“I have gotten one question repeatedly from young men. These are guys who liked the book, but they are honestly confused. They ask me why Melinda was so upset about being raped.
The first dozen times I heard this, I was horrified. But I heard it over and over again. I realized that many young men are not being taught the impact that sexual assault has on a woman. They are inundated by sexual imagery in the media, and often come to the (incorrect) conclusion that having sex is not a big deal. This, no doubt, is why the number of sexual assaults is so high.”—
Laurie Halse Anderson, author of Speak, on the question “Have any readers ever asked questions that shocked you?”
Read that again. Read it again, and again, and again. Over and over guys have asked her why Melinda was so upset about being raped. This is a girl who went to a party with friends. She was thirteen. She had a drink, because everyone else was. And a senior held her down and raped her while she was too drunk to get away.
And guys don’t understand why she was upset.
Read that again and then come back and tell me again why I should just shut up and take a joke when a comedian blows off rape as a big deal, or women’s bodies are casually treated as commodities in media. Remind me why I shouldn’t care about the very real harm that society’s treatment of women and sexual assault does.
“I am tired, not of arguing in favour of equality, diversity and tolerance, but of having to explain, over and over and over again, why such arguments are still necessary, only to have my evidence casually dismissed by someone too oblivious to realise that their dismissal of the problem is itself a textbook example of the fucking problem. I am tired of being mocked by hypocrites who think that a single lazy counterexample is sufficient to debunk the fifteen detailed examples they demanded I produce before they’d even accept my point as a hypothetical, let alone valid, argument. I am tired of assholes who think that playing Devil’s Advocate about an issue alien to their experience but of deep personal significance to their interlocutor makes them both intellectually superior and more rationally objective on the specious basis that being dispassionate is the same as being right (because if they can stay calm while savagely kicking your open wound, then clearly, you have no excuse for screaming).”—
Dearest followers, I’m in a bit of a bind. As you may know, Winter is Coming, and my heater is broken. I’m no Eddard Stark, and unfortunately, I live way up North where there is occasionally cause to measure the snow in feet.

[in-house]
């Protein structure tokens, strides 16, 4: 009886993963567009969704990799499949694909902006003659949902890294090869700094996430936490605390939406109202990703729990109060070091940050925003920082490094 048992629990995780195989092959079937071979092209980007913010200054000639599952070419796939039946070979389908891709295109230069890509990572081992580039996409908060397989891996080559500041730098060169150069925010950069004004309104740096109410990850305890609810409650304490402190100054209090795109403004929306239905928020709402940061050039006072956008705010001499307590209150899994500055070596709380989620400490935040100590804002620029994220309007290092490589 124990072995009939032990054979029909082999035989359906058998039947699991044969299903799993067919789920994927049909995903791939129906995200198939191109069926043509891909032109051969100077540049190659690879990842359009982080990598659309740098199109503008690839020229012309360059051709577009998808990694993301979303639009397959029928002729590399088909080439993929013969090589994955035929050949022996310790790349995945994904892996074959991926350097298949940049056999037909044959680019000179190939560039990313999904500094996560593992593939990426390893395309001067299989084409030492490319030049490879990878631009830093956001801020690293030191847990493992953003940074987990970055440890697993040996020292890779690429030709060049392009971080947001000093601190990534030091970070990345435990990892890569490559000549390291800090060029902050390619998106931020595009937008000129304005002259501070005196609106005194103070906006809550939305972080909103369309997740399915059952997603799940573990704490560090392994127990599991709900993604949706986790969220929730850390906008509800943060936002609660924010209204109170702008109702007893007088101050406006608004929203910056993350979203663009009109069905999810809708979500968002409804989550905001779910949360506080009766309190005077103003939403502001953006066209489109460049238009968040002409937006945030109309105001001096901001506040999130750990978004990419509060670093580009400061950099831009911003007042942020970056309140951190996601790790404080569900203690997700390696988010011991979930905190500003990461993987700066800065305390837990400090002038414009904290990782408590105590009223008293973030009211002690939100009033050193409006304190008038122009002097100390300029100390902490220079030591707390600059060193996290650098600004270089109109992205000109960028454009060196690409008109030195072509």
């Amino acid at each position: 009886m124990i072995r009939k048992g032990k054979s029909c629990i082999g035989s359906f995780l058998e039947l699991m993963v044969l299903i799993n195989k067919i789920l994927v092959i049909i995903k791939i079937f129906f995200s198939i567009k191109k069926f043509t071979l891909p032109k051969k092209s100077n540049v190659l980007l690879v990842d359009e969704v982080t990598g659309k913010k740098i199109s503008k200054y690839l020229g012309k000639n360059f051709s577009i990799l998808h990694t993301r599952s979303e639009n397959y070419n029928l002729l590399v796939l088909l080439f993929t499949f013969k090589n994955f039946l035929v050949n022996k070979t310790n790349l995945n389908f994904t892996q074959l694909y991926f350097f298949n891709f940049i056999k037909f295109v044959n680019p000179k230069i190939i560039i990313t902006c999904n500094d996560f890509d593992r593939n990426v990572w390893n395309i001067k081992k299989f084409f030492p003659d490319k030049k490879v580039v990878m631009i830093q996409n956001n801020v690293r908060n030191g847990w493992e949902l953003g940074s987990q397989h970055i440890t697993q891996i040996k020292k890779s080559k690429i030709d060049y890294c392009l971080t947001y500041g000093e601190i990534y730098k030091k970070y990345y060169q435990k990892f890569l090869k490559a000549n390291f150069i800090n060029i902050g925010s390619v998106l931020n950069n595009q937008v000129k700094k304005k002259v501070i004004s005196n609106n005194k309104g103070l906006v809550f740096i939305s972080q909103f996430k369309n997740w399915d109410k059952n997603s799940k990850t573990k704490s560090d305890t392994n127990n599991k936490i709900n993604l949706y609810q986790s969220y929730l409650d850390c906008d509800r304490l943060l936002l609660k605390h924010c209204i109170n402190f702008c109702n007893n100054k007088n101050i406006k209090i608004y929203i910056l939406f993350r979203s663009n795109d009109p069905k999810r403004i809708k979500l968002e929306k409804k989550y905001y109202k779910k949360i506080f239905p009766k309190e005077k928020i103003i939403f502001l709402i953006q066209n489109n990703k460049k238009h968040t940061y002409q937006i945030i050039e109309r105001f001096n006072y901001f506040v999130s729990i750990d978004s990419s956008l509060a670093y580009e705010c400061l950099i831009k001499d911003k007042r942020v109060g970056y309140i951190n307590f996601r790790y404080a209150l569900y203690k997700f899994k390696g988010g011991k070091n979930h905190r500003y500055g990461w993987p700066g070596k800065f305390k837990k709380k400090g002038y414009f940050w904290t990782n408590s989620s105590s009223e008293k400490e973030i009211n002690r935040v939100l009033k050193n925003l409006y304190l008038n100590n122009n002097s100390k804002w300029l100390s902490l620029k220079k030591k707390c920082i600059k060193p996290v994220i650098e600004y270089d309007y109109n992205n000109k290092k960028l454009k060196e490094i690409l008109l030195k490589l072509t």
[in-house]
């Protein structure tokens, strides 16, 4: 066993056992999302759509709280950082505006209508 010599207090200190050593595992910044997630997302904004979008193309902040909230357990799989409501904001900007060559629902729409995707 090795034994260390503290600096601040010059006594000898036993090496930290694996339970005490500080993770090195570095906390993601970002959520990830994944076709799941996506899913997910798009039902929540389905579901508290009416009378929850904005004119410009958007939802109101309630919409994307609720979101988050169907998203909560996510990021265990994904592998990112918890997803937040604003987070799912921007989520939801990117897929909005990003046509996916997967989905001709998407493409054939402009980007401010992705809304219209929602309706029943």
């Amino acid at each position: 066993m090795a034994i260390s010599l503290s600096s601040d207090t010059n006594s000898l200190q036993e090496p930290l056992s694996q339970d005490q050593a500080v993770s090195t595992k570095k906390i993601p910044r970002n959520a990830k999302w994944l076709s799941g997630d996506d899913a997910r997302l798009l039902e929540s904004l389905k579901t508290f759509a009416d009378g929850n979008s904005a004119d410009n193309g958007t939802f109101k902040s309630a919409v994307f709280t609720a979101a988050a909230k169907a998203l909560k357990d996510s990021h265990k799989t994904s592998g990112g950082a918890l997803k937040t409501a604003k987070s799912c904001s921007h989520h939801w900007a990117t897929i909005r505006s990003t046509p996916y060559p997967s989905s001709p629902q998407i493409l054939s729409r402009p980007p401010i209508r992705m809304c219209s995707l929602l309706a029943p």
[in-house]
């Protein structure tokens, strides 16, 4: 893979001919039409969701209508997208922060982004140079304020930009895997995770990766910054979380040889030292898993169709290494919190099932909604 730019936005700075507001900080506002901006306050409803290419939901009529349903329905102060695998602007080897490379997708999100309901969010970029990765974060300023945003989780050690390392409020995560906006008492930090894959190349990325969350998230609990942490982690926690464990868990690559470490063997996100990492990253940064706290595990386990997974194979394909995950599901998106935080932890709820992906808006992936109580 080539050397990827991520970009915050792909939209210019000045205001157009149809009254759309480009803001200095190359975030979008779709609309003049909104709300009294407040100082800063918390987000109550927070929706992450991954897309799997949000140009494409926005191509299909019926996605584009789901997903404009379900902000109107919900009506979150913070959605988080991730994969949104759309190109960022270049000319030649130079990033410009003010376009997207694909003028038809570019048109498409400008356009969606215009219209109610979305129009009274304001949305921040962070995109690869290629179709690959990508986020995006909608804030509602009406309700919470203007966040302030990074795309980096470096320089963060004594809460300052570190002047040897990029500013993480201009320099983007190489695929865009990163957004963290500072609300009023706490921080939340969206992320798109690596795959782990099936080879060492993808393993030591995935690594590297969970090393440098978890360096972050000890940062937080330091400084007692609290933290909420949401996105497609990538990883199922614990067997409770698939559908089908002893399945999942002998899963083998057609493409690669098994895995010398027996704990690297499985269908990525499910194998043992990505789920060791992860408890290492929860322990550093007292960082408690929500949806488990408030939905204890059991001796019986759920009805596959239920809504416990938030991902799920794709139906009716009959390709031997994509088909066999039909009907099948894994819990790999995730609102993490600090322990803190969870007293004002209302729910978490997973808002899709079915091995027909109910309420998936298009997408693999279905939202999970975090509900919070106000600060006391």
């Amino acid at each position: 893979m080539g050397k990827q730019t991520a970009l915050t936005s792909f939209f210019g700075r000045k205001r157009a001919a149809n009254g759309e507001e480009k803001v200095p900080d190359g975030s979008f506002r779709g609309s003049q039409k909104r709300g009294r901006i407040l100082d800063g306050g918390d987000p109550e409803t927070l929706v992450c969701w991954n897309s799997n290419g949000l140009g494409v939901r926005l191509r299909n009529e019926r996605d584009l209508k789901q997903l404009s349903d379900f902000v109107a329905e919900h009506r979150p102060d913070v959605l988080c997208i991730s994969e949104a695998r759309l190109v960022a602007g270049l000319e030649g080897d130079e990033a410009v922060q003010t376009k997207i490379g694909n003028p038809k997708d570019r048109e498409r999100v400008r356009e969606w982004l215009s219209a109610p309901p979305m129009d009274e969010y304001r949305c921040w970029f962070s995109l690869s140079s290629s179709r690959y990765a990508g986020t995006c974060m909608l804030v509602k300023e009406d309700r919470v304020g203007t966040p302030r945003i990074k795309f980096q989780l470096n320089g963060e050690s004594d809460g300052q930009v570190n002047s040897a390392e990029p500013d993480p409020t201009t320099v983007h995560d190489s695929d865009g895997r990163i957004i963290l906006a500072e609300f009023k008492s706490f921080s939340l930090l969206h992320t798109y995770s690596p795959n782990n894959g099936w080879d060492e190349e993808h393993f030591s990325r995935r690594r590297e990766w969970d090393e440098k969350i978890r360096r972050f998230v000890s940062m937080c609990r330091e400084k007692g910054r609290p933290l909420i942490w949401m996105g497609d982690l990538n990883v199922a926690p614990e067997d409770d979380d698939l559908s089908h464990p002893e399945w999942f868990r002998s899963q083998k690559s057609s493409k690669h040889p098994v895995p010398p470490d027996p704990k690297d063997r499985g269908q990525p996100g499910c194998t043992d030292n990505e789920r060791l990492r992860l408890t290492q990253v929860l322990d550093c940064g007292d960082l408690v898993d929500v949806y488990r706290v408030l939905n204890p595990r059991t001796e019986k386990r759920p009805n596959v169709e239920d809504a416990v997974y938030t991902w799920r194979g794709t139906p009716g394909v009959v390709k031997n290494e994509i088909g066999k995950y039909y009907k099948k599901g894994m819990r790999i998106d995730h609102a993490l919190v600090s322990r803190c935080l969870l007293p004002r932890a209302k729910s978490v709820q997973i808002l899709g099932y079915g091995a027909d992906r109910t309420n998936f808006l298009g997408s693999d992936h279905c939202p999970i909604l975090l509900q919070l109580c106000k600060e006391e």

I’m taking my maximum hours at work, but with other winter-related…
As a child who yearned for nature but whose yard contained not even a blade of grass, and whose spiritual tendencies became a treasured secret out of necessity, Gubaidulina became a composer who uses sound in distinctly unfamiliar ways to express powerful and lofty ideas. That is, out of hidden and transformative experiences came a musical voice that is anything but common.
Part of Bachtrack’s Contemporary Music Month, Meg Wilhoite takes a look at the question of gender equality in the world of new music, in light of the recent debate sparked by conductor Vasily Petrenko.
My article for bachtrack.com on sexism in the contemporary music field. Check it out and post a comment, cause, you know, it’s good for my career.
I interviewed a young anthropologist working with women in Mali, a country in Africa where women go around with bare breasts. They’re always feeding their babies. And when she told them that in our culture men are fascinated with breasts there was an instant of shock. The women burst out laughing. They laughed so hard, they fell on the floor.
They said, “You mean, men act like babies?”
”—Carolyn Latteier, Breasts, the women’s perspective on an American obsession (via shialablunt)
“Woman is described as man’s better half. As long as she does not have the same rights in law as man, so long as the birth of a girl does not receive the same welcome as that of a boy, so long we should know that India is suffering from partial paralysis. Suppression of women is a denial of ahimsa [non-violence].” — Mahatma Gandhi, 1940.
Judith M. Brown, editor of the Oxford World’s Classics edition of Gandhi’s Essential Writings, explains why it is time to return to Gandhi to gain a perspective on the prevalence of violence against women in India.